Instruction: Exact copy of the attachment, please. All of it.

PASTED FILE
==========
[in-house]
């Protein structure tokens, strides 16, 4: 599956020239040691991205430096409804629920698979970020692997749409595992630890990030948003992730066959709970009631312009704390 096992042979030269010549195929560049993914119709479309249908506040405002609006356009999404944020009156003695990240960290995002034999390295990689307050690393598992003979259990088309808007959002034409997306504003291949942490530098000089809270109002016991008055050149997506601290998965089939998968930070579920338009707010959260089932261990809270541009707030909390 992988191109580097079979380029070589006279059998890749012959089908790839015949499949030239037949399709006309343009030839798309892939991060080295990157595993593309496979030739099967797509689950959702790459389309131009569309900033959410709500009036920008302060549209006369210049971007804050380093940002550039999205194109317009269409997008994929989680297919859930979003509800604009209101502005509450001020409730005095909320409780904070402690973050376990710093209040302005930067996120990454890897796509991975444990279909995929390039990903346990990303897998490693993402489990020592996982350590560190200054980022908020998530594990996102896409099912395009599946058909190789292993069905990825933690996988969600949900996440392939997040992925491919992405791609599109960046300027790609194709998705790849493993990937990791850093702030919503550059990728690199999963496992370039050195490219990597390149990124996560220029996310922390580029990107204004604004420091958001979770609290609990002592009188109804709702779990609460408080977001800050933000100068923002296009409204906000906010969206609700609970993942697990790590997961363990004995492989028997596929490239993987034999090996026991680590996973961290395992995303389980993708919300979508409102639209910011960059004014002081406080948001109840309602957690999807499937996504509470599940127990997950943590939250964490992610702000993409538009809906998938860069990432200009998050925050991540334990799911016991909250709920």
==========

[in-house]
């Protein structure tokens, strides 16, 4: 599956020239040691991205430096409804629920698979970020692997749409595992630890990030948003992730066959709970009631312009704390 096992042979030269010549195929560049993914119709479309249908506040405002609006356009999404944020009156003695990240960290995002034999390295990689307050690393598992003979259990088309808007959002034409997306504003291949942490530098000089809270109002016991008055050149997506601290998965089939998968930070579920338009707010959260089932261990809270541009707030909390 992988191109580097079979380029070589006279059998890749012959089908790839015949499949030239037949399709006309343009030839798309892939991060080295990157595993593309496979030739099967797509689950959702790459389309131009569309900033959410709500009036920008302060549209006369210049971007804050380093940002550039999205194109317009269409997008994929989680297919859930979003509800604009209101502005509450001020409730005095909320409780904070402690973050376990710093209040302005930067996120990454890897796509991975444990279909995929390039990903346990990303897998490693993402489990020592996982350590560190200054980022908020998530594990996102896409099912395009599946058909190789292993069905990825933690996988969600949900996440392939997040992925491919992405791609599109960046300027790609194709998705790849493993990937990791850093702030919503550059990728690199999963496992370039050195490219990597390149990124996560220029996310922390580029990107204004604004420091958001979770609290609990002592009188109804709702779990609460408080977001800050933000100068923002296009409204906000906010969206609700609970993942697990790590997961363990004995492989028997596929490239993987034999090996026991680590996973961290395992995303389980993708919300979508409102639209910011960059004014002081406080948001109840309602957690999807499937996504509470599940127990997950943590939250964490992610702000993409538009809906998938860069990432200009998050925050991540334990799911016991909250709920």